Background of the celebration
The people of God have celebrated Pesach or Passover for thousands of years. Before the Exodus, the tribes of Israel celebrated a sacrificial festival in the early spring called Hag HaPesach (Feast of the Paschal Sacrifice), offering the firstlings of their flocks and herds to the LORD in thanksgiving for His tender loving kindness towards them. It was during this time of year, while the people of Israel were enslaved in Egypt, that Moses pleaded with Pharaoh for permission to hold this festival:
“The God of the Hebrews has met with us. Please let us go a three days’ journey into the wilderness that we may sacrifice to the LORD our God, lest he fall upon us with pestilence or with the sword.” Exodus 5.3
Pharaoh refused them, and the sacrificial festival was transformed, as described in detail in the 12th chapter of Exodus, into the perpetual festival of deliverance that is celebrated each year by observant believers to this very day.
In Hag HaPesach animal sacrifices were offered out in the field, but in the Passover instituted by Moses, each family was commanded to sacrifice a lamb without spot or blemish outside their home in Egypt and to take the blood of the lamb and apply it over the doorposts of their house as a sign to all the powers in heaven and on earth that theirs was a household which believed and placed their trust in the living God, the God of Abraham, Isaac, and Jacob, and who were hearing the word of God for their age through His servant Moses. According to God’s promise, when the Death Angel came through Egypt, striking dead the first-born sons of the Egyptians, he “passed over” those homes that were covered with the blood. In this way the host of heaven could distinguish between Egyptians and true Israelites: those who heard God’s voice through Moses, believed in God, and obeyed His command were counted to be Israelites, while the remainder were counted as Egyptians. Since that time the Pesach feast has been known as the LORD’s Passover.
The Passover meal is known as the Seder (סדר), which means “order” because the meal and service are done in a prescribed sequence. This sequence is presented in the Haggadah (ההגדה or “telling”) which outlines the steps of the meal as well as the readings and songs for the participants. While there can be a great deal of variety in how the service is conducted, the basic elements and order have remained unchanged for centuries. At various points in the service there are different actions required of the participants. All of the actions have carefully composed symbolic meanings, hence the Seder, the order.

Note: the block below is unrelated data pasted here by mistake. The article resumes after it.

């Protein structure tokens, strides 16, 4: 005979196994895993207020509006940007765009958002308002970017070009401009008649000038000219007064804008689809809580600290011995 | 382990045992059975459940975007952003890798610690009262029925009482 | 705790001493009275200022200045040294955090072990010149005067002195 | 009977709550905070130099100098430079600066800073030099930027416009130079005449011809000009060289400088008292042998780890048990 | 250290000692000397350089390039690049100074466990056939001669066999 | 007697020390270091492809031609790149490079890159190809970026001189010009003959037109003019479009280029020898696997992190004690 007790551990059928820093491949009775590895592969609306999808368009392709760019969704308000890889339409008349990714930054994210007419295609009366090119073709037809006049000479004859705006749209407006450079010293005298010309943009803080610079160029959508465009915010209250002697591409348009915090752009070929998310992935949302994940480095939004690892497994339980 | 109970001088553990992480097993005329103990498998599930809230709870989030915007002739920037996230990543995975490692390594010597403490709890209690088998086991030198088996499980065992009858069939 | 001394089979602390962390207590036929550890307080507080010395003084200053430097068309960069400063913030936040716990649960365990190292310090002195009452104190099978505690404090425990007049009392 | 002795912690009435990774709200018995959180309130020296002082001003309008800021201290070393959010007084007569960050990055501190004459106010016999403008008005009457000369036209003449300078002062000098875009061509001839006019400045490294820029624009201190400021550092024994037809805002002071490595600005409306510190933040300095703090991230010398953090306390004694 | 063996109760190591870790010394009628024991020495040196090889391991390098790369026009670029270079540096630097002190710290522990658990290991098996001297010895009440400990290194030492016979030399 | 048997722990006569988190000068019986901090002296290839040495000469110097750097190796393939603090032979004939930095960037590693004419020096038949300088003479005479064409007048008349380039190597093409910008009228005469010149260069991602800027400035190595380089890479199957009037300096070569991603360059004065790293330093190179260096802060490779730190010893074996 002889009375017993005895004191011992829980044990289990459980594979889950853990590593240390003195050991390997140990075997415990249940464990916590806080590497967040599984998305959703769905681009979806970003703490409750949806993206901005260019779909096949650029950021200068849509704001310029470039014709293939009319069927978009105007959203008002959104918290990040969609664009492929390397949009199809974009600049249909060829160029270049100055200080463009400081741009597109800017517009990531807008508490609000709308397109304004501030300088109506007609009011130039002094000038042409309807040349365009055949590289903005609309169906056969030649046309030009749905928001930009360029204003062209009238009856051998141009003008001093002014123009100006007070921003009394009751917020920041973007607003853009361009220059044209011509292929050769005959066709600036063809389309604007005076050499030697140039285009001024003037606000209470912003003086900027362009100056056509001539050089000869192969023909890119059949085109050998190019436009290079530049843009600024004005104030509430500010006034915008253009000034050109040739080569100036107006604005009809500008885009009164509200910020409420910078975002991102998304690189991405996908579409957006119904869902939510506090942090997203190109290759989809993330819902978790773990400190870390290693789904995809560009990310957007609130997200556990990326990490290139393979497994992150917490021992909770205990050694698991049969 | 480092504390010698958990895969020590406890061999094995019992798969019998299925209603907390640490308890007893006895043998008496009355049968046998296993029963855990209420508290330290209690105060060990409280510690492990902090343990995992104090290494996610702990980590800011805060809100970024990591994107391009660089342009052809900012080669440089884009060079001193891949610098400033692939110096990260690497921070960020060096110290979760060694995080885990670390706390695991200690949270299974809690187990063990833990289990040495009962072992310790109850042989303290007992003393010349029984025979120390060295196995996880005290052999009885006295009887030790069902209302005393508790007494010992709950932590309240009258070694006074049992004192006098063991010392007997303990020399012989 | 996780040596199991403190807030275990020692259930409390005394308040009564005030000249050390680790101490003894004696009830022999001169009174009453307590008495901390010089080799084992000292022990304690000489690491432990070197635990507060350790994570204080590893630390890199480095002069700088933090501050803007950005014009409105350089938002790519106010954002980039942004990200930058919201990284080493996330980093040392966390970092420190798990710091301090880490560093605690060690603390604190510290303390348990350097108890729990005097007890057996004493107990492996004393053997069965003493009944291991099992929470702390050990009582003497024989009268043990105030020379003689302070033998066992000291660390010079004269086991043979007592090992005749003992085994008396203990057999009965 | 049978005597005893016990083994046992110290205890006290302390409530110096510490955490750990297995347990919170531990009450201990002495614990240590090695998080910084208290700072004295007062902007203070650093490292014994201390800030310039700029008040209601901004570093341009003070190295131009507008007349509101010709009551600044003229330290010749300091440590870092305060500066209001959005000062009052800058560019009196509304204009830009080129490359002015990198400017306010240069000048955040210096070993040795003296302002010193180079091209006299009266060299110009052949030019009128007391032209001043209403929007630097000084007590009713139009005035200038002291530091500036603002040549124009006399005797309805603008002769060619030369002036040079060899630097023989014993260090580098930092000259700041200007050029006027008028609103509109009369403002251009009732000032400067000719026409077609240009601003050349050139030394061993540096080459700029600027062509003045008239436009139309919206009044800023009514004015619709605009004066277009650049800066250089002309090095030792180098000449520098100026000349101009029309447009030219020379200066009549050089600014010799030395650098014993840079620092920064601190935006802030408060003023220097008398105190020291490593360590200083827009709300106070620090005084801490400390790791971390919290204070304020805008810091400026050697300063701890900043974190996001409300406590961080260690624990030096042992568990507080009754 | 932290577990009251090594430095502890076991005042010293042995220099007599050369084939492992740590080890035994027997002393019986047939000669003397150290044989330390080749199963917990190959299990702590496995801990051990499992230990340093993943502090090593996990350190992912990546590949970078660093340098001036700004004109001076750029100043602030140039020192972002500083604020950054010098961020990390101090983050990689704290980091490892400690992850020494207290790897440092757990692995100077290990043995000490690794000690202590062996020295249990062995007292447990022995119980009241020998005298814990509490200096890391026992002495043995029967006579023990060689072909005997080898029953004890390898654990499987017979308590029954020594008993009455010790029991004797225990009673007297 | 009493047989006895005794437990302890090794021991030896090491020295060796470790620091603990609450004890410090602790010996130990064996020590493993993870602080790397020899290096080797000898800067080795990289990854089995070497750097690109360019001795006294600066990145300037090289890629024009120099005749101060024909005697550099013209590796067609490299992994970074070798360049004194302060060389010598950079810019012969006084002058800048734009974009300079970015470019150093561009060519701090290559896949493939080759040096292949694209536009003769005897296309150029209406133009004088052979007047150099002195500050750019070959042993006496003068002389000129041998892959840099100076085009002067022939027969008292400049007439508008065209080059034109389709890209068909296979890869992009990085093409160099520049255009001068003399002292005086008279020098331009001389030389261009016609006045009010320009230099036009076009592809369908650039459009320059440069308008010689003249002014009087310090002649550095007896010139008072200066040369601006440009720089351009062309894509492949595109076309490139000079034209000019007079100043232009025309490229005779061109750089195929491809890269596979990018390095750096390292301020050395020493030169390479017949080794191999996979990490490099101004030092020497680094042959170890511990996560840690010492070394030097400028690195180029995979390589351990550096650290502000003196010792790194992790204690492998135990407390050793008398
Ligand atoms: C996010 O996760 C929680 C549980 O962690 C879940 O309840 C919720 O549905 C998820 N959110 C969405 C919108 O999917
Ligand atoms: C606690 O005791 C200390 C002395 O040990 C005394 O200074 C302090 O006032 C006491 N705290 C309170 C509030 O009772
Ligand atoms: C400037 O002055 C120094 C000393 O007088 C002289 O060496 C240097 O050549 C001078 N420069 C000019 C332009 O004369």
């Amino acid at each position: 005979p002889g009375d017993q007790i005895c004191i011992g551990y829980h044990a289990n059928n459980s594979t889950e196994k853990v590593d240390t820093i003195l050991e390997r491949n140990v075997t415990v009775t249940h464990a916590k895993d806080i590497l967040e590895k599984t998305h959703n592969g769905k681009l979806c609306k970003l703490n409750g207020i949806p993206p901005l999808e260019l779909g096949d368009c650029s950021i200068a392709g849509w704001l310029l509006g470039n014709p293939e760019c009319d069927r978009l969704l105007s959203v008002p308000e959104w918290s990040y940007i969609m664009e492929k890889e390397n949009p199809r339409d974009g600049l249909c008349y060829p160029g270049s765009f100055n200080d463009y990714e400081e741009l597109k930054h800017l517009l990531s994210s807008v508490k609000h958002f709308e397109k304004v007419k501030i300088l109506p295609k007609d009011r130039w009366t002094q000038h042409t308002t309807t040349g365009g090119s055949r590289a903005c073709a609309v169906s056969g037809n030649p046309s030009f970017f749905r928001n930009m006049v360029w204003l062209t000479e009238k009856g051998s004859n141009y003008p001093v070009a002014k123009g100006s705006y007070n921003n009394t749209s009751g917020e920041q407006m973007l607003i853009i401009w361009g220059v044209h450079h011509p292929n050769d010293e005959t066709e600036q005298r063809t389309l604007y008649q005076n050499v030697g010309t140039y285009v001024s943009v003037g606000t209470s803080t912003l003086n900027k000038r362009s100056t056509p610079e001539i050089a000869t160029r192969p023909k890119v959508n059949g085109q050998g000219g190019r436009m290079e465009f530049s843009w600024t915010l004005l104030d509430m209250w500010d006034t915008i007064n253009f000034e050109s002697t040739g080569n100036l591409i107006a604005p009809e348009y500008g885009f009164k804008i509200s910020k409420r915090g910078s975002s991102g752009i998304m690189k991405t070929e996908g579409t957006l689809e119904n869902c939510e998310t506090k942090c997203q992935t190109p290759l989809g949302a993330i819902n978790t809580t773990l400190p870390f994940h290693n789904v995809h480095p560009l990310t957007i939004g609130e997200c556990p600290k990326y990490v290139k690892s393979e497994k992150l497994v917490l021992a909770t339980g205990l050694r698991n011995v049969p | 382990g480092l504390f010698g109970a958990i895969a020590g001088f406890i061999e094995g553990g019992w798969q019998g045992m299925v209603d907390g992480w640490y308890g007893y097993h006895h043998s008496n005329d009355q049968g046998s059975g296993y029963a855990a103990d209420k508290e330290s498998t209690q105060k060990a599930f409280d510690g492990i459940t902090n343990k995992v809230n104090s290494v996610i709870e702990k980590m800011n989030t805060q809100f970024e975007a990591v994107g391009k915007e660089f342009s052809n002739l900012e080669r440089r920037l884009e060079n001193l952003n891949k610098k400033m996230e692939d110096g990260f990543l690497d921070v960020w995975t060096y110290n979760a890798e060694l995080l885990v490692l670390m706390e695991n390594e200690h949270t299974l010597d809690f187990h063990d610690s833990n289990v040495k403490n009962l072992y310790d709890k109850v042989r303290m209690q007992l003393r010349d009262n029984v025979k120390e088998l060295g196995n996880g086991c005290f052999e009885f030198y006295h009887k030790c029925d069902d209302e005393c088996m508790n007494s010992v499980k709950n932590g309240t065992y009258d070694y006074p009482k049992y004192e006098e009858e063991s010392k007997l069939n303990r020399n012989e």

Certain aspects of the Passover celebration are clearly outlined in Scripture, including advance preparations, the date and timing of the celebration, certain commemorative symbolic foods to be eaten during the Passover meal, and a special order to the narrative and ritual recounting of the Passover story. As the years have gone by, the feast has been refined in its structure and form with the elements carefully laid out in a Haggadah or storybook such as this one, which outlines the events and activities of the evening celebration.
Jesus was, and is, and always will be a Jew. During His earthly lifetime He was raised up in the Jewish practices and customs of His time and in the precepts of the Old Testament Scriptures. Since He was the living Word of God, His life was a fulfillment of Scripture. As we read of the words and deeds of Jesus’ life in the Gospel accounts, it is striking to note how He became the fulfillment of the Passover, God’s Paschal Lamb sacrificed for our sins, whose blood was shed that we, placing it over the doorposts of our hearts, might be spared from the Death Angel and enter into eternal life. On the night in which He was betrayed, Jesus celebrated a Passover Seder ceremony with His disciples in an upper room that had been prepared for them. During this special Seder, He took two of the Passover elements, the Afikoman and the Cup of Elijah, and consecrated them as the LORD’s Supper, the Eucharist that believers have celebrated ever since.
The Seder outlined in our Haggadah is designed for believers both old and new who sense a call to observe the Passover feast as a remembrance of their own passage from bondage to deliverance, from slavery to freedom, through the mercies of the living God and the shed blood of the Paschal Lamb. Guests who are able to appreciate both the solemnity and the joy of our celebration are welcome to participate. As it has been written in Scripture,
In the first month, on the fourteenth day of the month at twilight, is the LORD’s Passover… This day shall be for you a memorial day, and you shall keep it as a feast to the LORD; throughout your generations, as a statute forever, you shall keep it as a feast. Leviticus 23:5 and Exodus 12.14
The Haggadah that follows was compiled from traditional sources and woven together with original commentary and selected additional Bible references. It was designed to be used at home, in small groups, or with larger gathering to celebrate the Passover. Over the years it has been enjoyed by many groups. Please receive and use it with our blessings!